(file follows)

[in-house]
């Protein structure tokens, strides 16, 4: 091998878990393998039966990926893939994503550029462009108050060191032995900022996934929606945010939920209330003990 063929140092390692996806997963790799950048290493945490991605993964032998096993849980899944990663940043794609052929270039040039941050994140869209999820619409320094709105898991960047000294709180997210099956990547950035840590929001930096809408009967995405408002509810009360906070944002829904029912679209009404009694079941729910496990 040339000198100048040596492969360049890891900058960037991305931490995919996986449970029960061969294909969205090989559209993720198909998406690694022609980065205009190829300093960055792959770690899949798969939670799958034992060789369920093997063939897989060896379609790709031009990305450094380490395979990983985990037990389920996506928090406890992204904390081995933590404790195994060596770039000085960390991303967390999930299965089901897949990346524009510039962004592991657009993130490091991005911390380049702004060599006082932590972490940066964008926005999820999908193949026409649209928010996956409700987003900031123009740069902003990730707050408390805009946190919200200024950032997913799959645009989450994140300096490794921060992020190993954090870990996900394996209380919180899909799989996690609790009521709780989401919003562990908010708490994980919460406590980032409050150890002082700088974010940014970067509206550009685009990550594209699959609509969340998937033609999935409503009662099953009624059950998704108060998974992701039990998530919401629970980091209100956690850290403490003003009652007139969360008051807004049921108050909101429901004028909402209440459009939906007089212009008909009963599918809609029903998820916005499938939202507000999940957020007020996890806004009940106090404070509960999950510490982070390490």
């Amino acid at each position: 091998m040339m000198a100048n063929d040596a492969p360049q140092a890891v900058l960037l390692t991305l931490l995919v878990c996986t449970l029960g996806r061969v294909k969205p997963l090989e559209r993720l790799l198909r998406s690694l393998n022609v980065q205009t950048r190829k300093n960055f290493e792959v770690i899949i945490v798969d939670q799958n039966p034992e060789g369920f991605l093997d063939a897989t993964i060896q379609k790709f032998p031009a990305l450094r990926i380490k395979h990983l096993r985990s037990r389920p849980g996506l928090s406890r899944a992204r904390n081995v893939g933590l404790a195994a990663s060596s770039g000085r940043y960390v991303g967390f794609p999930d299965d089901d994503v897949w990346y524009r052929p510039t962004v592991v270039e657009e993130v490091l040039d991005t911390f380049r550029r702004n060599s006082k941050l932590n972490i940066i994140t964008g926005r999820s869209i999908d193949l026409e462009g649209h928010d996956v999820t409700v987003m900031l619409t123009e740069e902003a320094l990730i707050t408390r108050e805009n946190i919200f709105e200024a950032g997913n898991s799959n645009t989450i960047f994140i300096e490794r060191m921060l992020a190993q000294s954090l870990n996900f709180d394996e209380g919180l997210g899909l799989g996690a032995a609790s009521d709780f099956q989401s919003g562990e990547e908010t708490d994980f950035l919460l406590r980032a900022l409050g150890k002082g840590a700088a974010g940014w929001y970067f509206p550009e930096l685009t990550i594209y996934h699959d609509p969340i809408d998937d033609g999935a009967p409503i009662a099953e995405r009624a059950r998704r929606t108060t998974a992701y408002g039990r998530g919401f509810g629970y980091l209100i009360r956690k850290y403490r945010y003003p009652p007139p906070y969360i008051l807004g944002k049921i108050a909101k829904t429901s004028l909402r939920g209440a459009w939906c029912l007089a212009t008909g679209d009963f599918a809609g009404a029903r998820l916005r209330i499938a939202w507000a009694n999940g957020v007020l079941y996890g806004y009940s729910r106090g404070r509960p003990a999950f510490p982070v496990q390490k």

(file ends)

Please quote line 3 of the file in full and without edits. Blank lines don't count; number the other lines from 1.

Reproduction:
């Amino acid at each position: 091998m040339m000198a100048n063929d040596a492969p360049q140092a890891v900058l960037l390692t991305l931490l995919v878990c996986t449970l029960g996806r061969v294909k969205p997963l090989e559209r993720l790799l198909r998406s690694l393998n022609v980065q205009t950048r190829k300093n960055f290493e792959v770690i899949i945490v798969d939670q799958n039966p034992e060789g369920f991605l093997d063939a897989t993964i060896q379609k790709f032998p031009a990305l450094r990926i380490k395979h990983l096993r985990s037990r389920p849980g996506l928090s406890r899944a992204r904390n081995v893939g933590l404790a195994a990663s060596s770039g000085r940043y960390v991303g967390f794609p999930d299965d089901d994503v897949w990346y524009r052929p510039t962004v592991v270039e657009e993130v490091l040039d991005t911390f380049r550029r702004n060599s006082k941050l932590n972490i940066i994140t964008g926005r999820s869209i999908d193949l026409e462009g649209h928010d996956v999820t409700v987003m900031l619409t123009e740069e902003a320094l990730i707050t408390r108050e805009n946190i919200f709105e200024a950032g997913n898991s799959n645009t989450i960047f994140i300096e490794r060191m921060l992020a190993q000294s954090l870990n996900f709180d394996e209380g919180l997210g899909l799989g996690a032995a609790s009521d709780f099956q989401s919003g562990e990547e908010t708490d994980f950035l919460l406590r980032a900022l409050g150890k002082g840590a700088a974010g940014w929001y970067f509206p550009e930096l685009t990550i594209y996934h699959d609509p969340i809408d998937d033609g999935a009967p409503i009662a099953e995405r009624a059950r998704r929606t108060t998974a992701y408002g039990r998530g919401f509810g629970y980091l209100i009360r956690k850290y403490r945010y003003p009652p007139p906070y969360i008051l807004g944002k049921i108050a909101k829904t429901s004028l909402r939920g209440a459009w939906c029912l007089a212009t008909g679209d009963f599918a809609g009404a029903r998820l916005r209330i499938a939202w507000a009694n999940g957020v007020l079941y996890g806004y009940s729910r106090g404070r509960p003990a999950f510490p982070v496990q390490k």